Parents should know their children's acquaintances
By Vicky Katz Whitaker
Copley News Service
If you think your teen hangs out with the wrong crowd, you're not alone. If you think you can do something about it, you may be right - but only up to a point.
"Parents can't pick their child's friends," says Stephen M. Gavazzi, a human development and family science professor at Ohio State University and co-director of its Center for Family Research. But, he adds, that doesn't mean the situation is beyond their control. Parents who make an extra effort to know their child's friends and their parents will have a better chance of steering their offspring away from the wrong crowd. You also can make them less vulnerable by encouraging your children to participate in sports, clubs and other time-intensive activities.
The desire for privacy and independence are hallmarks of becoming an adolescent, observes Tedd Habberfield, clinical assistant professor of psychiatry at the University of Buffalo, New York. Those rites of passage make it harder for parents to determine if their children are simply trying to take more responsibility for themselves or are intentionally hiding something parents would forbid or challenge.
"I would become concerned when a child totally shuts parents out, becomes disrespectful and rejecting of family values and parental authority. Usually, this indicates that the child has a new reference group and that the new group does not share those values," Habberfield says.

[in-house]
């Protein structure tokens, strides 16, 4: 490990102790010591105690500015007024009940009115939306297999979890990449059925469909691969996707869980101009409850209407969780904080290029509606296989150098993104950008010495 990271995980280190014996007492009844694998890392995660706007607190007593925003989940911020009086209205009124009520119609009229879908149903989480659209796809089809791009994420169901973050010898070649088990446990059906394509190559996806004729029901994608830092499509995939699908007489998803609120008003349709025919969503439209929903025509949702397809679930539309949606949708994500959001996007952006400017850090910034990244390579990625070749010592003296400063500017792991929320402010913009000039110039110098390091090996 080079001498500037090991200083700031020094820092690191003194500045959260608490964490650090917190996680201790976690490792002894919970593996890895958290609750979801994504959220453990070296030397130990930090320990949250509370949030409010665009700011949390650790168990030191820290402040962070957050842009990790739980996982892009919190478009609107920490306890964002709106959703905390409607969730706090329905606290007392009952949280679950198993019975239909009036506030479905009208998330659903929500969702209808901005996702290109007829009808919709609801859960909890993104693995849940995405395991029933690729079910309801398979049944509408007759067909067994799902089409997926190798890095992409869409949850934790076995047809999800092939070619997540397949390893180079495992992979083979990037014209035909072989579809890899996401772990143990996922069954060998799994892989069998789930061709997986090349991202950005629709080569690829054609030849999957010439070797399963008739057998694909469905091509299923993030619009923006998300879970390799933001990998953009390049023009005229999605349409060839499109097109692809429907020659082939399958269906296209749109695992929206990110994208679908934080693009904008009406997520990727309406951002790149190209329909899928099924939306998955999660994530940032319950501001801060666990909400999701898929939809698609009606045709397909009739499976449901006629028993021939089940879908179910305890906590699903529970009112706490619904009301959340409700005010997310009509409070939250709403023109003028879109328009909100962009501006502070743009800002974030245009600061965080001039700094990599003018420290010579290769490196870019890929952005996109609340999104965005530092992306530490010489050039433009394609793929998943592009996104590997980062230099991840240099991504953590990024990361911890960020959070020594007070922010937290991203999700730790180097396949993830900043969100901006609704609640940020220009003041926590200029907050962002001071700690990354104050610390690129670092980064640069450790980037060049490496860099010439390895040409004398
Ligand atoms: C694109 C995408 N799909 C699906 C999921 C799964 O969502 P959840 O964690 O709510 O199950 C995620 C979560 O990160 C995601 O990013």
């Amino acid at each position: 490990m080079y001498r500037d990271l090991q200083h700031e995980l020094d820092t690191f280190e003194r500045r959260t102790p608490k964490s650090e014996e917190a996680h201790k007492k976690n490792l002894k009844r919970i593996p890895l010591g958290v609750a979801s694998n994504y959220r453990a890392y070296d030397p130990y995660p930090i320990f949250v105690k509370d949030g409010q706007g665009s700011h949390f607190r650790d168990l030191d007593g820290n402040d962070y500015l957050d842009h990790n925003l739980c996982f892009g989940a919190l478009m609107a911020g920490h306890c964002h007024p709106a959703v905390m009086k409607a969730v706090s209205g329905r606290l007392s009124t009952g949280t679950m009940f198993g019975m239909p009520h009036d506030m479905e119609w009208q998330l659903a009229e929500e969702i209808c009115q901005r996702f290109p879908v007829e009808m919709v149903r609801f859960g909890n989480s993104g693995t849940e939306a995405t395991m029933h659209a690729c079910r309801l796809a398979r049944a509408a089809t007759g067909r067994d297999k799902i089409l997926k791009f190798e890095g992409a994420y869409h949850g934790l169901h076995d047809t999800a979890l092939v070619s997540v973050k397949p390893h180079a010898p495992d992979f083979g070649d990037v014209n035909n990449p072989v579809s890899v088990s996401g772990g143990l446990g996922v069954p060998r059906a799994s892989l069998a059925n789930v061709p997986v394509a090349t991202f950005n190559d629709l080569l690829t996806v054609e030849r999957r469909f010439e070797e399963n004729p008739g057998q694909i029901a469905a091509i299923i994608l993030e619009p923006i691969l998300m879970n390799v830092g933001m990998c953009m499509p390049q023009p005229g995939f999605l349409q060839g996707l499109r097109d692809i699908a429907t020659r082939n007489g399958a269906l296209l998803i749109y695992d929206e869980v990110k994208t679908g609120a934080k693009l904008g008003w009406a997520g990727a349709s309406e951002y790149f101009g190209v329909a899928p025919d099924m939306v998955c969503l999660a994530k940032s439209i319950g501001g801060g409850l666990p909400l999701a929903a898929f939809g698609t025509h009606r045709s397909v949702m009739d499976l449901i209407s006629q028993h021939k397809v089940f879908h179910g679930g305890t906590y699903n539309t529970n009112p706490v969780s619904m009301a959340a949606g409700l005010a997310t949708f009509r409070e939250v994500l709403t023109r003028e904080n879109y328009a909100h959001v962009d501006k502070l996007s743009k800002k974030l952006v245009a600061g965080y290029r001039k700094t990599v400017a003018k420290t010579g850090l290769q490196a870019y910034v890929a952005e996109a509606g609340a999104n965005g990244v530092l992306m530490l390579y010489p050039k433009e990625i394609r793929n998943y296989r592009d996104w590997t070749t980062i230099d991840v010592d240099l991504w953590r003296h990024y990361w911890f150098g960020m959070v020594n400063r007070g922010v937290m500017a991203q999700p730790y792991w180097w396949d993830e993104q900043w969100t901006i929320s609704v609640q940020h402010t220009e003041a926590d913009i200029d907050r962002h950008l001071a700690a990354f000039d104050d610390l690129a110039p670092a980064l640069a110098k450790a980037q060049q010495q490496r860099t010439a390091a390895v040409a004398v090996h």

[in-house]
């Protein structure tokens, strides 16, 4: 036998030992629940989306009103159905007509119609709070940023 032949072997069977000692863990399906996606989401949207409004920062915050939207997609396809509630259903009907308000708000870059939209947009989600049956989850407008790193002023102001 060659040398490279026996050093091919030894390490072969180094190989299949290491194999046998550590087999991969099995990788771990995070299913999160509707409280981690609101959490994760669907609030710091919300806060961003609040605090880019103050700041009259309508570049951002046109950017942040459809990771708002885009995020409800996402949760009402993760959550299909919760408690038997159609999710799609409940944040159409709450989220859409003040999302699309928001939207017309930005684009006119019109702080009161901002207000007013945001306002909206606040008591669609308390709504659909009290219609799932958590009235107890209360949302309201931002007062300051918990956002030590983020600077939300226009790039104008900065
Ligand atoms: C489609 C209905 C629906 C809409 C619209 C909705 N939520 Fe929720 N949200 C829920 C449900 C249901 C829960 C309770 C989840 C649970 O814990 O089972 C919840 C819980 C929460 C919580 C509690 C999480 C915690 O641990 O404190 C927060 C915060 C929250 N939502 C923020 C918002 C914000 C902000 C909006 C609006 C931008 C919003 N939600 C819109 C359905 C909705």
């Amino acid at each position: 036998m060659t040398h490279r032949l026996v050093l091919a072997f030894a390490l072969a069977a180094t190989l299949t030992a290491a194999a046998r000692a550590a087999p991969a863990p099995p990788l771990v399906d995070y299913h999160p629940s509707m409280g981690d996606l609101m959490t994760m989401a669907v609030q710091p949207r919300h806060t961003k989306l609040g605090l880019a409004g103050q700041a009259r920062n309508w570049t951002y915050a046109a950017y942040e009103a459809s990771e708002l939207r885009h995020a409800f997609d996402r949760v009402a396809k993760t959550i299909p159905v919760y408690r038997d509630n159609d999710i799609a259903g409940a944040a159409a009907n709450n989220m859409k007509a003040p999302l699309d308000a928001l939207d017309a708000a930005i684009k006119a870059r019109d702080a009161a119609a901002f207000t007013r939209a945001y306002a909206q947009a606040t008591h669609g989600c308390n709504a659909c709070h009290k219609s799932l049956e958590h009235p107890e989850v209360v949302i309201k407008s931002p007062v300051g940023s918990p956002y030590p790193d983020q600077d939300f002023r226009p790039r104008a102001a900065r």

Ironically, the peer group's values may reflect what your child has learned from you, contends Dr. Hans Steiner, professor of psychology and human development at Stanford University's Packard Children's Hospital.
"Kids select peer groups according to standards built into their heads, values that have been in the making for some time. Parents are powerful social models. If you use drugs or drink alcohol, your child may choose friends who do the same thing. What you do overrides what you say," Steiner maintains.
Child-behavior experts say parents should seek help if their child:
- Suddenly does poorly in school.
- Skips classes.
- Undergoes a personality change.
- Is disrespectful to parents, teachers and other adults.
- Defies parental authority or shuts them out altogether.
- Does drugs, drinks or commits crimes.
If your child displays such behavior and won't talk to you, try a sibling or trusted family friend. You may need help from a clergyman, psychologist or social worker, or may have to place your child in a residential treatment program.
Elementary schoolchildren have problems, too. They also may test your parental authority, but "isolated incidents don't mean much," Steiner says. If your young child consistently displays bad behavior, you need to find the source of the problem. It could be peer related, such as being bullied at school. "Younger children need more guidance and direct advice," he explains.
Listening to your child will help them avoid making bad choices in friends, says Habberfield. "Most kids in trouble do not expect that we will listen. If an adult does listen, the child tends to self disclose. Obviously, it helps if we have listened all along, because problems rarely get out of hand if we have."
The best way to stop your child from getting involved with the wrong crowd, he says, is getting an early start. "It's important to talk with our children about their friends from the time they first start to choose them. Helping them learn to determine the differences between a friend who truly cares about them and someone likely to take advantage of or otherwise harm them is essential training as we prepare them for the teen and adult world."
? Copley News Service
Visit Copley News Service at www.copleynews.com.